Hockey and the BBC in Sochi
Today’s gold medal clash between Canada and Sweden marks the end of a fortnight’s worth of international hockey on our TV screens.
The BBC has shown every game, or as damned near as, on one format or another. That’s EVERY game from the men’s and women’s tournament.
Apparently showing 52 games isn’t good enough for some though.
‘Complaints’ have ranged from not showing full games, to cutting to and from games, to the commentary, to what is and is not on the red button and finally to what is being shown instead.
Frankly, some of the complaints come across as, well, ‘crackpot’. Not liking curling is apparently a reason to complain when that is on BBC2 and the hockey is on the red button…
The fact Great Britain had a serious chance at a medal in both the men’s and women’s competitions (ultimately they won silver and bronze respectively), as well as what appears to be a wider interest in the sport during these Olympics, means it already has a significant advantage over the hockey.
The same goes for numerous other sports, where just having a British participant gave it significant advantage over the hockey. Slim hopes of a medal in slalom skiing, or similar, instantly give that more appeal to the BBC than the hockey does.
I’m not saying this to run British hockey down, but the only British interest in either side of the hockey tournament was Joy Johnston being there as an official. That really doesn’t help the ’cause’; and it’s a problem that will remain until IHUK, or the British game as a whole, gets its finger out.
So any coverage is based purely on ‘interest’. The British hockey fan base is passionate, but I’d seriously question the interest in hockey among the general population – outside of highlights packages – and I do genuinely believe events like the bobsleigh are more appealing to the wider population.
Claims there are ‘millions’ of hockey fans in the UK are tough to back up. Not everyone who has a passing interest in the NHL cares for the Olympics (a bit like how not every EIHL fan cares for Team GB…), and that’s the great balancing act the BBC has to deal with – covering as much as possible, getting the ‘right’ things on to the appropriate screens and making it all accessible.
Which brings me to complaints about the commentary.
Brent Pope and Seth Bennett will have covered 38 full games in Sochi. They have the unenviable task of catering to two wildly different audiences – those who ‘know’ hockey and those who do not.
Complaints that commentary is ‘dumbed down’, by fans who are already initiated in the ways of the hockey world, are massively unfair.
I am damned sure Pope could break down a powerplay to a much higher level than 90% of viewers would understand – whilst some might find this tactical breakdown educational, for the vast majority it would be utter gobbledegook and an instant turn off for a sport that is already tough going on TV, especially for those unfamiliar with the ins and outs of it.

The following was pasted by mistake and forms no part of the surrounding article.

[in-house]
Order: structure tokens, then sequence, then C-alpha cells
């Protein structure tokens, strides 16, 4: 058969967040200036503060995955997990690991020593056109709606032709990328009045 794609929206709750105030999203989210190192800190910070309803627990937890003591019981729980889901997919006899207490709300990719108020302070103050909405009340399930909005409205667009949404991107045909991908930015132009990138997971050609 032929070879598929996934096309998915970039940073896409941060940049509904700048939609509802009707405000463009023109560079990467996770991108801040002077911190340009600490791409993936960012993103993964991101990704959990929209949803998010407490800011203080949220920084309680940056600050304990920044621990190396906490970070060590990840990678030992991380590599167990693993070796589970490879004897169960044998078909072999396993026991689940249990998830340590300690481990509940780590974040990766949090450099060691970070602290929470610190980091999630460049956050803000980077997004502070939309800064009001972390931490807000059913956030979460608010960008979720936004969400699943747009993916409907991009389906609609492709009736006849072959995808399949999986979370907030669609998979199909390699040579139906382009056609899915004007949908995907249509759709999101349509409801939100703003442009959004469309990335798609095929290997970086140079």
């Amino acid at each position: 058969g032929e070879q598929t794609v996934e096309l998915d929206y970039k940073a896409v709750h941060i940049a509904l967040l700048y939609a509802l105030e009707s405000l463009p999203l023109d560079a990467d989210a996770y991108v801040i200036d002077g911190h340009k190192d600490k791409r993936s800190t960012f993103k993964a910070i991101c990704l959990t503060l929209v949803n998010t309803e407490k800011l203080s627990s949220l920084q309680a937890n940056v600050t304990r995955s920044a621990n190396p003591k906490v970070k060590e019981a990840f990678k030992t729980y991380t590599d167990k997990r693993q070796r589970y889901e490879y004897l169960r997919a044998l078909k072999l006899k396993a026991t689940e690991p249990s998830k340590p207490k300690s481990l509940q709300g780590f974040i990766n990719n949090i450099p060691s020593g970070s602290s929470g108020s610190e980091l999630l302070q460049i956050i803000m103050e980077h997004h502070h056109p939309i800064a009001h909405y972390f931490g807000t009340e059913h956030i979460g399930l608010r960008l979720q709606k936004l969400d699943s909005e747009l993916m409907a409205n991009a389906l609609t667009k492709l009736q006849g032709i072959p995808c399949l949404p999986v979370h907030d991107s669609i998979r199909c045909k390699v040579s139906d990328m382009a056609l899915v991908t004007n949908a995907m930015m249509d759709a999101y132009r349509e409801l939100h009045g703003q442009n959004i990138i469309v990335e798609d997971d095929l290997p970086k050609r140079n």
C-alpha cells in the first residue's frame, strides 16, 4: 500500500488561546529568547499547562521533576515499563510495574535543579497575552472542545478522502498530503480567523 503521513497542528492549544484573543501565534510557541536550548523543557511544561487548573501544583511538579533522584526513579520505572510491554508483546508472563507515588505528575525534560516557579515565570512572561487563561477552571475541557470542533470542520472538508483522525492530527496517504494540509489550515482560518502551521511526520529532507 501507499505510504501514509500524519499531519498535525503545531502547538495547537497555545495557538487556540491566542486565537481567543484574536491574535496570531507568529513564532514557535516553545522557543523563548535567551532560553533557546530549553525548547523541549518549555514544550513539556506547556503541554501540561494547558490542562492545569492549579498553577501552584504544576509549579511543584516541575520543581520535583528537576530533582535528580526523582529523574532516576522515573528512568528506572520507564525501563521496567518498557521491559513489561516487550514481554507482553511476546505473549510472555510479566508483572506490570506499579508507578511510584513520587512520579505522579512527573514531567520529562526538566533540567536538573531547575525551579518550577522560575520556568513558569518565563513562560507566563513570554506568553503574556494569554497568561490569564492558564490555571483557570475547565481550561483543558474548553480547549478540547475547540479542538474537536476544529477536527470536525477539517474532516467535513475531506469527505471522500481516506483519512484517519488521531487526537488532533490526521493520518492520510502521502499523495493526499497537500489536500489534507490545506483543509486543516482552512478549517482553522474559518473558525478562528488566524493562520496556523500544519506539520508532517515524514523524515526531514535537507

Sadly this is something some people still do not seem to have learnt from – instead they’d, again, rather run for their pitchforks and accuse Pope and Bennett of being banal.
Bennett has probably done more for the promotion of the sport in the UK over the past two weeks than the ‘powers that be’ have for a decade.
Clamouring for more CBC feeds only caters for the tiny percentage of people who already know who Jim Hughson is, and ignores some pretty sizeable external factors.
I’m not claiming coverage was perfect – there were frustrations with the scheduling at times as the BBC seeks to fit in as much as possible across its TV channels. But the 15 odd periods they have shown on BBC2 is the largest proportion of live hockey on terrestrial channel since, well, since Vancouver 2010…
They’ve also embraced technology by showing games via their website and mobile apps. The end result was viewers had unprecedented access to both the men’s and women’s hockey tournaments during these Olympics.
For a minority sport, with limited interest among the population at large and no playing representation in Sochi, ice hockey has done pretty damned well out of the BBC at these Olympics. And whilst I am all for hoping for more, bombarding the BBC with tweets and emails complaining about the best coverage the sport has seen in years is mind boggling.
Some people need a reality check as to the status of ice hockey in the UK, and realise just how well we’ve been catered for these past two weeks.